Bigamy and the Black and Tans: The unique tale of Ireland’s very first garda

PJ Kerrigan honoured with a plaque in his hometown of Westport, Co Mayo

A plaque to honour the first member of the Civic Guard (which later became An Garda Síochána) was unveiled in Westport, Co Mayo on Monday.

Patrick Joseph (PJ) Kerrigan, from Fairgreen in the town, had an extraordinary and tragic life.

His role as Garda No 1 began with a low-key ceremony in the RDS on February 21st, 1922.

Kerrigan, Patrick McAvinia and James Charles Clarke were enrolled in this yet untried force and began as Garda No 1, No 2 and No 3 respectively. It was not until two weeks later that the Provisional Government publicly announced the formation of the new force.


The three men were all ex-RIC. Despite the role of the RIC, backed up by the Black and Tans and the Auxiliaries during the War of Independence, the new police force was sorely lacking in professional knowhow and the RIC was the only obvious source of expertise.

The government circumvented these qualms by only recruiting those ex-RIC men who had been in “sympathy with the Sinn Féin movement” during the War of Independence.

Why Kerrigan became the first recruit is uncertain, but the force's first commissioner, Michael Staines, was a friend of his family.

Kerrigan's family had republican sympathies. His brother Christopher was active with the IRA during the War of Independence in England.

Struck a republican

Kerrigan was not only the first recruit, but ignominiously became one of the first to be dismissed. In August 1922, during the Civil War, he struck a republican prisoner who called him a “Black and Tan”.

The incident revealed the depths of suspicion that followed ex-RIC members who joined the Civic Guard. These suspicions resulted in open mutiny in May 1922 when new recruits complained about the number of RIC officers in the senior ranks.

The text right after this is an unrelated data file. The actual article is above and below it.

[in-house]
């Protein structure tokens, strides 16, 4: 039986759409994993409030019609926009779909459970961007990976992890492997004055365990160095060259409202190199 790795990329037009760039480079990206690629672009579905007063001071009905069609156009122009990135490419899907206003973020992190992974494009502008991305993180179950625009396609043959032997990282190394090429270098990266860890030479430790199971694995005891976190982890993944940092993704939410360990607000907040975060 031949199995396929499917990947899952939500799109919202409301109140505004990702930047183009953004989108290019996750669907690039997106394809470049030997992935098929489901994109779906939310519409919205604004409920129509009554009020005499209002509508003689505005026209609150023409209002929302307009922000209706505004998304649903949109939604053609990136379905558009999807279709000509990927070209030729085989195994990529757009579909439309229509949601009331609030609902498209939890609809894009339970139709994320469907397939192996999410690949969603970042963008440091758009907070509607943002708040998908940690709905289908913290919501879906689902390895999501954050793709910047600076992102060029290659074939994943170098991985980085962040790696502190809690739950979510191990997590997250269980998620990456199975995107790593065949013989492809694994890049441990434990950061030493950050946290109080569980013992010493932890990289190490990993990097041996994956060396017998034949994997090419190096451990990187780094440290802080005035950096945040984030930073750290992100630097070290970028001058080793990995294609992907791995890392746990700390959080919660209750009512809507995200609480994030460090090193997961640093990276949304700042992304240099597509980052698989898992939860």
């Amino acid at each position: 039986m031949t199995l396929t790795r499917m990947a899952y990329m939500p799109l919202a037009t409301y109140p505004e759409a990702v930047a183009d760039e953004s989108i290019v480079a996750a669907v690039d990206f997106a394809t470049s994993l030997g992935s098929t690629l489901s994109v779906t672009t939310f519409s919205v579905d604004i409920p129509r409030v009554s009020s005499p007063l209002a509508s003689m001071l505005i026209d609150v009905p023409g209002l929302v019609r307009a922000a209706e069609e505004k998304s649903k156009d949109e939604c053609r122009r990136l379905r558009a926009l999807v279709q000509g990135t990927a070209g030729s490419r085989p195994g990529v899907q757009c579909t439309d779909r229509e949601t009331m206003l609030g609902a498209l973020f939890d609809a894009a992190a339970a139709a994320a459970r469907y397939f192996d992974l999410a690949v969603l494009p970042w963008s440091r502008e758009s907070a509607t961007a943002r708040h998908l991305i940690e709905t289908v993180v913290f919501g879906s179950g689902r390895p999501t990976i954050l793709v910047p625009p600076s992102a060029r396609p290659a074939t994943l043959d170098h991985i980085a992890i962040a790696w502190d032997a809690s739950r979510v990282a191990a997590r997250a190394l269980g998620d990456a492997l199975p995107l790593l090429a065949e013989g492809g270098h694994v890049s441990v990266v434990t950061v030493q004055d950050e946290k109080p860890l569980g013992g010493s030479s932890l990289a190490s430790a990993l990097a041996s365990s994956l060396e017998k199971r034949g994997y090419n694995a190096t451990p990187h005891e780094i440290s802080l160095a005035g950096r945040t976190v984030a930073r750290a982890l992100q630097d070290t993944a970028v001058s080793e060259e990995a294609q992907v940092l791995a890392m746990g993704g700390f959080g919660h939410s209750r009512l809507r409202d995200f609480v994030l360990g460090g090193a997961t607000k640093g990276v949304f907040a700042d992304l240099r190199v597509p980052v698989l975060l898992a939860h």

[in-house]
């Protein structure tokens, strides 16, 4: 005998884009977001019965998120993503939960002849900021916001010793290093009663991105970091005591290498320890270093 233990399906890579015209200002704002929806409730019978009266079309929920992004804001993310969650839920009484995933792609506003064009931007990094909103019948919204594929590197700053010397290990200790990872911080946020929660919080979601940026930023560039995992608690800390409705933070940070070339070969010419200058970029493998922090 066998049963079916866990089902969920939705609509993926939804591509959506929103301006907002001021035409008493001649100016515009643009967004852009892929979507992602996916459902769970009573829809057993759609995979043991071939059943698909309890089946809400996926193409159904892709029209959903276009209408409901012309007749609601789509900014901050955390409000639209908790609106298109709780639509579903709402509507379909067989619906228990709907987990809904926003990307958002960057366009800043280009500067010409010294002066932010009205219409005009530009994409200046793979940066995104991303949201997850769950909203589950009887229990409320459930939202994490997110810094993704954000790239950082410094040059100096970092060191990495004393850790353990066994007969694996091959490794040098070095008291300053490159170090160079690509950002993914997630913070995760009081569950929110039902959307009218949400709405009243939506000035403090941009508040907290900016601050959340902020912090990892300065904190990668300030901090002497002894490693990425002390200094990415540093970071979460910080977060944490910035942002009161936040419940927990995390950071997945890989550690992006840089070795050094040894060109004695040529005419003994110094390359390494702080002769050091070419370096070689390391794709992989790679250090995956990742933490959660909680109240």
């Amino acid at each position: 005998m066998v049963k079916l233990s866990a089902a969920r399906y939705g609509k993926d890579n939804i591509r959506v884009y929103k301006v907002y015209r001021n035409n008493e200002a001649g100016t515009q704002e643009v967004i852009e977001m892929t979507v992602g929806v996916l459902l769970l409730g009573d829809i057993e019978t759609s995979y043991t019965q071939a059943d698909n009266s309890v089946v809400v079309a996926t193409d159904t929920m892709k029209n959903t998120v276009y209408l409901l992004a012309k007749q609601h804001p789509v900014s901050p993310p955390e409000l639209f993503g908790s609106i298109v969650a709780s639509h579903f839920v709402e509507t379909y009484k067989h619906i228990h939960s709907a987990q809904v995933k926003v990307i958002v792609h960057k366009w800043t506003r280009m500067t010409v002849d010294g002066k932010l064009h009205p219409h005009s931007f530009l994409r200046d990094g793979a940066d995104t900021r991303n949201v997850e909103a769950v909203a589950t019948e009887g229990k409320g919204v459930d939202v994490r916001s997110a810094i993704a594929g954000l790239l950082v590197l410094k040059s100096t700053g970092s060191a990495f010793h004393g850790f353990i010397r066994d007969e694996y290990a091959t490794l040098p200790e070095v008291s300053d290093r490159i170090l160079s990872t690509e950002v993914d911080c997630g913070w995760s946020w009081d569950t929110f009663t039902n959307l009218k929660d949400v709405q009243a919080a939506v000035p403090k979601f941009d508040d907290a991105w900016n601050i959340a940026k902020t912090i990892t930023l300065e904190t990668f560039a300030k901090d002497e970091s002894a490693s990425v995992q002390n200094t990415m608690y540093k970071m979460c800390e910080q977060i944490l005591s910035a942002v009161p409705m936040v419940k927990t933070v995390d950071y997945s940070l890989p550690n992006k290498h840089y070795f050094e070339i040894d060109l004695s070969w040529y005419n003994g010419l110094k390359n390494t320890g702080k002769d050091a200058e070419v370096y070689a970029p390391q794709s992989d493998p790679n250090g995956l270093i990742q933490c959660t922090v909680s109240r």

The incident was so serious that the Provisional Government reacted by making the new force an unarmed one – a farsighted decision which has done much to engender respect for An Garda Síochána over the last century.

That might have spelled the end of Kerrigan's career as a servant of the new State, but he joined the National Army in March 1923 and a year later, the Dublin Metropolitan Police (DMP).

He was allocated to Chancery Lane Station in ‘A’ Division on the south side of Dublin City, and wore collar numerals ‘A.117’. He served briefly with the DMP Band and played the clarinet.

When the DMP was dissolved and incorporated into An Garda Síochána in 1926, Kerrigan found himself back in the force that had dismissed him four years previously.

Married by now with four children, Kerrigan might have expected his travails to be at an end, but he fell ill in 1925 and his pay was reduced as a result. He ran up debts and was charged with breaches of the disciplinary code. He promised his superiors he would pay back the money.